I watch where people send their kids to school. It’s a revealed preference for their values. Amongst my pals, Boulder is one of the few locations were public schools are the default choice.
One of the challenges our district faces is declining kindergarten enrollment – we don’t have a good idea “why.” Some things I’ve noticed with the families that have gone private:
- Private school is contagious, by neighborhood, by family and by peer group. It would be great to get those families back into the district. I’m not sure we’ve asked them what it might take.
- As elementary school enrollments shrink, the impact of a single weak teacher increases. How we support weak teachers is not clear to me.
- Having switched one of our kids to a full-enrollment, school… there is a quality of experience issue with the schools that aren’t full. The overall experience at a “full” school is better.
Thinking about the phases of our kids’ education…
New Parents: The #1 thing we got right, eventually… Listen to professional educators. My default position is seeking to understand why staff’s view makes sense. Take time in forming opinions.
Age 2 to 6 => choose your daycare/preschool/early education based on where the child will get the best socialization skills. This is particularly important if you have a high-energy kid. Early socialization trumps preschool “academics.” All three of my kids started Grade One at the bottom of the class, all three caught up in 18 months.
Parents: model the socialization techniques the kids are learning at preschool. Learn from the teachers so the child is in a consistent environment at school, and at home.
Remember during this phase… the most important money you spend is childcare that benefits your marriage. You are under more stress than you realize – make time for each other.
Age 6 to 8 => a daily focus on learn-to-read and learn-to-learn. Learn-to-learn is building on the early socialization work that happened before they arrived in Grade One.
Parents: 20-minutes a day (read-to, read-aloud) in this phase has the highest return in your kids’ education career.
10 minutes before school (read-together). 10 minutes before bed (read-to). HUGE.
The confidence boost from being able to read provides a positive association with learning. INVERT: smart kids (who can’t read) will wonder if they are stupid.
=>100 hours per year time investment. The highest return parenting time you will ever have.
PS => the read-together before school, should morph into read-to-self each morning. I used a summer reading prize (100 mornings = $100) to establish this habit.
Age 9 to 12 => Our theme here: don’t mess with the streak!
Siblings, routine and habit form a virtuous circle of positive reinforcement.
“Read to self” every morning, summer reading prizes, consistent bedtimes, 2-3 different after school activities, consistent weekly schedules. This phase is about locking in a routine and keeping it rolling.
Be the brand.
If you’re not then they’re going to call you on it. 🙂
My expectation on the kids is “perform at grade level.” This lets them take all the credit for above-average performances.
Earned Enrichment: there’s a joke that every parent thinks their two-year old is gifted. This is funny because it’s true.
In order to keep as many families in the public channel as possible… make it clear that all kids who want to accelerate their learning will be supported. Fairness of opportunity for all kids.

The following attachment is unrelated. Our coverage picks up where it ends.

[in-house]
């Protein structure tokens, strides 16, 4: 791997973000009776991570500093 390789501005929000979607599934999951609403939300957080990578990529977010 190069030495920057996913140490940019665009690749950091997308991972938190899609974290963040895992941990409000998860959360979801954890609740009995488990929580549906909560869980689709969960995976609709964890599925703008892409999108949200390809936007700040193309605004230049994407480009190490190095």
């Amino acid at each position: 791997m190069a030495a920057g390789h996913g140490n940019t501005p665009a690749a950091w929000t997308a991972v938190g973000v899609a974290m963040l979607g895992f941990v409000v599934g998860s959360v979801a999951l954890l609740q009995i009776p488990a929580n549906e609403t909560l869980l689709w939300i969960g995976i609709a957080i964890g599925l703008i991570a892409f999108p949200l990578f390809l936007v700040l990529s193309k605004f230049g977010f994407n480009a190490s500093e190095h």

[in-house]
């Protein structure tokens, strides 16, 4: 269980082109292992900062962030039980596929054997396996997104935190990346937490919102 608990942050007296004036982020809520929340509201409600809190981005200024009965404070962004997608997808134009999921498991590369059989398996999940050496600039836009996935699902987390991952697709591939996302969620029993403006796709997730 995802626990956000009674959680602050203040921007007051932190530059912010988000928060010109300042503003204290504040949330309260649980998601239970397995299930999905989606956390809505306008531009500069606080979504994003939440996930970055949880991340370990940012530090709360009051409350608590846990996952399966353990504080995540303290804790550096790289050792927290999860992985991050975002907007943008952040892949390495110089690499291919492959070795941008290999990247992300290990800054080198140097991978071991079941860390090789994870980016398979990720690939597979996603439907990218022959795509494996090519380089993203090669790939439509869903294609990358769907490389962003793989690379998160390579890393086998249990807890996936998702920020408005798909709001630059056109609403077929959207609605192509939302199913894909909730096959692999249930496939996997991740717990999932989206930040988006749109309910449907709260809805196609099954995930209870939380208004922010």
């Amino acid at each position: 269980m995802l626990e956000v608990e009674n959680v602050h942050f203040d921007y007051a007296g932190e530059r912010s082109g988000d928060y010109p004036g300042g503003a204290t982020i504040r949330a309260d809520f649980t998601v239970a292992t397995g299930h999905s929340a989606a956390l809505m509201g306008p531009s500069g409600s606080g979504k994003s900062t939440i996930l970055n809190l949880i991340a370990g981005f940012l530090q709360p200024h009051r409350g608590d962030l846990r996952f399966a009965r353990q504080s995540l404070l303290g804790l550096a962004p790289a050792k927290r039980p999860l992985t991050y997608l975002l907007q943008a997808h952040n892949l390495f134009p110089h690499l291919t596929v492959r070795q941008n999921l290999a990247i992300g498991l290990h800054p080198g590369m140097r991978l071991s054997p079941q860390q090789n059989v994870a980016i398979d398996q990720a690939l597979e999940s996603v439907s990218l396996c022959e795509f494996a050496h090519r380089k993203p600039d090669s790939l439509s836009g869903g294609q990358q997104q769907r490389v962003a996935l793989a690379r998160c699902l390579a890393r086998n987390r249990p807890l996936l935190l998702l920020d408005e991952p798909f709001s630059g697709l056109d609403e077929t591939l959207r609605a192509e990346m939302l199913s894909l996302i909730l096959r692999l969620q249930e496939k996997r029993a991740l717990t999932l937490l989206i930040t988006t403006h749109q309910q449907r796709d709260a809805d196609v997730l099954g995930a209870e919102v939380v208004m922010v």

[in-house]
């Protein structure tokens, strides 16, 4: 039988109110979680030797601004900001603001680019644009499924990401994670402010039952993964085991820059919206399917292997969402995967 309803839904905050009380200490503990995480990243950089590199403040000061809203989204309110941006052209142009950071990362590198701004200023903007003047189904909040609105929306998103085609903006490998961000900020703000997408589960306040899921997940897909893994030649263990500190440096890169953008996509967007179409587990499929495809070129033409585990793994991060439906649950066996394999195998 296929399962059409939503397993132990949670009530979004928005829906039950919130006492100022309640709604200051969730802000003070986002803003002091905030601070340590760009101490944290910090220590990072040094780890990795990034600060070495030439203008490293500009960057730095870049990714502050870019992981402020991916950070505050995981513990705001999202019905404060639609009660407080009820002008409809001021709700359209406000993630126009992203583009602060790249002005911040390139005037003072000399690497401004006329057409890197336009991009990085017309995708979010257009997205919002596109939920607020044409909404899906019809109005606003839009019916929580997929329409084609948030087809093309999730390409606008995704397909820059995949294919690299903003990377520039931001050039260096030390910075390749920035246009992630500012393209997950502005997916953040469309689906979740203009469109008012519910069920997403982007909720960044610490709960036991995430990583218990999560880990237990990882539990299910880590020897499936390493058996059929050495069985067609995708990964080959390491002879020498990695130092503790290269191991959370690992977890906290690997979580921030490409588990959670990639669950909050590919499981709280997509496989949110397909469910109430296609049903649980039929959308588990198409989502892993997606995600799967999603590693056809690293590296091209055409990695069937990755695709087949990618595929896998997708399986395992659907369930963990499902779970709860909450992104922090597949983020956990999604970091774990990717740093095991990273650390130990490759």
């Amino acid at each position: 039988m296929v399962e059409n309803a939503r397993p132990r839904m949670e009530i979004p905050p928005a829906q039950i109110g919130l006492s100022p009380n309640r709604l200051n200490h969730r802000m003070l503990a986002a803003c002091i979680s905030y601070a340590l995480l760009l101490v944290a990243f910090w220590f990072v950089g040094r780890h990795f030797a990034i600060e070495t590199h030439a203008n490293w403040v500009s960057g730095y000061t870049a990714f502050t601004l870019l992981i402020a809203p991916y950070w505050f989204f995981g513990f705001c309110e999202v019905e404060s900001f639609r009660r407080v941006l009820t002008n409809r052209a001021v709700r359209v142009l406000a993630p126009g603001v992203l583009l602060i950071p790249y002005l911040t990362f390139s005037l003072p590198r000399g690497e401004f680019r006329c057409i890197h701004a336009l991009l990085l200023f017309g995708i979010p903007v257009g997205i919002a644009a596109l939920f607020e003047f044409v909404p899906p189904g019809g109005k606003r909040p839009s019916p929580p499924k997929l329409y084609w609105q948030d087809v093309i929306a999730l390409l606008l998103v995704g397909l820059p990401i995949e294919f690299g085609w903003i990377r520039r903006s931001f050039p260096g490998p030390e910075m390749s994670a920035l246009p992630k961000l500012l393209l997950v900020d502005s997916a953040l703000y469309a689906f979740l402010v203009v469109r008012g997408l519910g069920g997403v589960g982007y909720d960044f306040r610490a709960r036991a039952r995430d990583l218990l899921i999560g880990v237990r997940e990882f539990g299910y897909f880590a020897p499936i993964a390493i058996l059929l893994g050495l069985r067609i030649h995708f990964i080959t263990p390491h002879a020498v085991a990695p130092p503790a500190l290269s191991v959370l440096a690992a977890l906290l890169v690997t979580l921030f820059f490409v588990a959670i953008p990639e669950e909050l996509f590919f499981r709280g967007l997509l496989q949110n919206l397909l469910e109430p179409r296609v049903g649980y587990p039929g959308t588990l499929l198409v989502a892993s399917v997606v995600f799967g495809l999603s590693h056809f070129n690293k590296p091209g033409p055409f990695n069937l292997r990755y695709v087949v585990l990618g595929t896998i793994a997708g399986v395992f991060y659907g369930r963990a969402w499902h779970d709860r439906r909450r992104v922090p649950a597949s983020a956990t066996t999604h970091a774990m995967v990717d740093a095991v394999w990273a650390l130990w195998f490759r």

Related: make it clear that teachers will be supported. I’ve watched two weak teachers cause a (very polite) gradual exodus from a wonderful neighborhood school.
- My son wants to take combined Grade 7/8 math next year. We have a simple policy, if you want to accelerate then you need an “A” in current year math. You need… A’s to Accelerate.
- Seeing her older siblings ahead… our youngest wants to get ahead in math. At the start of each academic year, she gets a chance to test out. Once that test is done, we won’t intervene on the kid’s behalf. You gotta earn it, yourself. She’s been trying for two years and has a good shot next September!
- Overall, I’m in no rush for the kids to accelerate their learning. Just like their sport, they have 10-20 years (!!!) of formal education ahead of them. The heavy lifting will come when I’m out of the picture and must be internally motivated. Our job is to set the schedule and not screw it up!
- Same deal with sport. If school work falls apart then we will be dialing down the training load. You need to earn the right for extra training.
- Fair doesn’t mean equal. My kids are always comparing who-gets-what. My focus is on supporting them, fairly, to get whatever outcome they can achieve on their own merits.
- I was very unequal when they were young. In any given year, I over-allocated toward the kid who needed an early intervention of my time. I think school districts should do the same – prioritize early interventions across all demographics.
Finally, schedule time to focus on your stars. It is very easy to get wrapped up in problems.
1// One-on-one trips/special events in your best environment.
2// Acknowledge that successful parenting means getting out of their way — building their ability to live in the world — letting them go.
3// ABC => Always build confidence, or competence… depends on the situation!
INVERT: don’t crush their confidence when they are small.
The confidence point is a big one. Bad habits don’t take your family where you want to go.
That last point is a good one => take time to ask around…
Where do we want to go?
All too easy for strivers to keep striving, across generations.
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